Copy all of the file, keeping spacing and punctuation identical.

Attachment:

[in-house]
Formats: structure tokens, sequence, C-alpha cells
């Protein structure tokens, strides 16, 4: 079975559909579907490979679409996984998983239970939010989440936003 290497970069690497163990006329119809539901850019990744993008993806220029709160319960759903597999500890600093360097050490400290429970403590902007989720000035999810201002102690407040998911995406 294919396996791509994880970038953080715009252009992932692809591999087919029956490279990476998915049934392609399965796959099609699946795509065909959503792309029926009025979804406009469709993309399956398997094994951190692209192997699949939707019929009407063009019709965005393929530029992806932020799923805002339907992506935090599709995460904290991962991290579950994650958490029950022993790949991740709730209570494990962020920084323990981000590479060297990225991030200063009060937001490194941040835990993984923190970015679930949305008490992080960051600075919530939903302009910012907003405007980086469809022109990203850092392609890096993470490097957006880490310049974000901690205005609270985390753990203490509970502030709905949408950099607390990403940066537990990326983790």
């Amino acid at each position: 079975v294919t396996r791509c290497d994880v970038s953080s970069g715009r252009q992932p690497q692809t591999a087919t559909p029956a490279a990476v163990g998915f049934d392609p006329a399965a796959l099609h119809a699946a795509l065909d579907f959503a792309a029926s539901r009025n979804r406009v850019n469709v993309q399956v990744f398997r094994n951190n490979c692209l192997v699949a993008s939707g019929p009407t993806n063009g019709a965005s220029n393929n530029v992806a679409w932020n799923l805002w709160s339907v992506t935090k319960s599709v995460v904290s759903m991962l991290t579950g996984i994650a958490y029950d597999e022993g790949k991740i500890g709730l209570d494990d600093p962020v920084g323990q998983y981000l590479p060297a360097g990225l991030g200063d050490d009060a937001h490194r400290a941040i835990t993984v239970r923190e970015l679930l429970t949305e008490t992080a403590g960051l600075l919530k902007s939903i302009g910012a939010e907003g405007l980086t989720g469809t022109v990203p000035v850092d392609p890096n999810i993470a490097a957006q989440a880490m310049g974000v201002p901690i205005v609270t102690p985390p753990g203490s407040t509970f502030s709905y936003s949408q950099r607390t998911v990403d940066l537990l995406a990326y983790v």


[in-house]
Formats: structure tokens, sequence, C-alpha cells
């Protein structure tokens, strides 16, 4: 079975559909579907490979679409996984998983239970939010989440936003 290497970069690497163990006329119809539901850019990744993008993806220029709160319960759903597999500890600093360097050490400290429970403590902007989720000035999810201002102690407040998911995406 294919396996791509994880970038953080715009252009992932692809591999087919029956490279990476998915049934392609399965796959099609699946795509065909959503792309029926009025979804406009469709993309399956398997094994951190692209192997699949939707019929009407063009019709965005393929530029992806932020799923805002339907992506935090599709995460904290991962991290579950994650958490029950022993790949991740709730209570494990962020920084323990981000590479060297990225991030200063009060937001490194941040835990993984923190970015679930949305008490992080960051600075919530939903302009910012907003405007980086469809022109990203850092392609890096993470490097957006880490310049974000901690205005609270985390753990203490509970502030709905949408950099607390990403940066537990990326983790």
């Amino acid at each position: 079975v294919t396996r791509c290497d994880v970038s953080s970069g715009r252009q992932p690497q692809t591999a087919t559909p029956a490279a990476v163990g998915f049934d392609p006329a399965a796959l099609h119809a699946a795509l065909d579907f959503a792309a029926s539901r009025n979804r406009v850019n469709v993309q399956v990744f398997r094994n951190n490979c692209l192997v699949a993008s939707g019929p009407t993806n063009g019709a965005s220029n393929n530029v992806a679409w932020n799923l805002w709160s339907v992506t935090k319960s599709v995460v904290s759903m991962l991290t579950g996984i994650a958490y029950d597999e022993g790949k991740i500890g709730l209570d494990d600093p962020v920084g323990q998983y981000l590479p060297a360097g990225l991030g200063d050490d009060a937001h490194r400290a941040i835990t993984v239970r923190e970015l679930l429970t949305e008490t992080a403590g960051l600075l919530k902007s939903i302009g910012a939010e907003g405007l980086t989720g469809t022109v990203p000035v850092d392609p890096n999810i993470a490097a957006q989440a880490m310049g974000v201002p901690i205005v609270t102690p985390p753990g203490s407040t509970f502030s709905y936003s949408q950099r607390t998911v990403d940066l537990l995406a990326y983790v």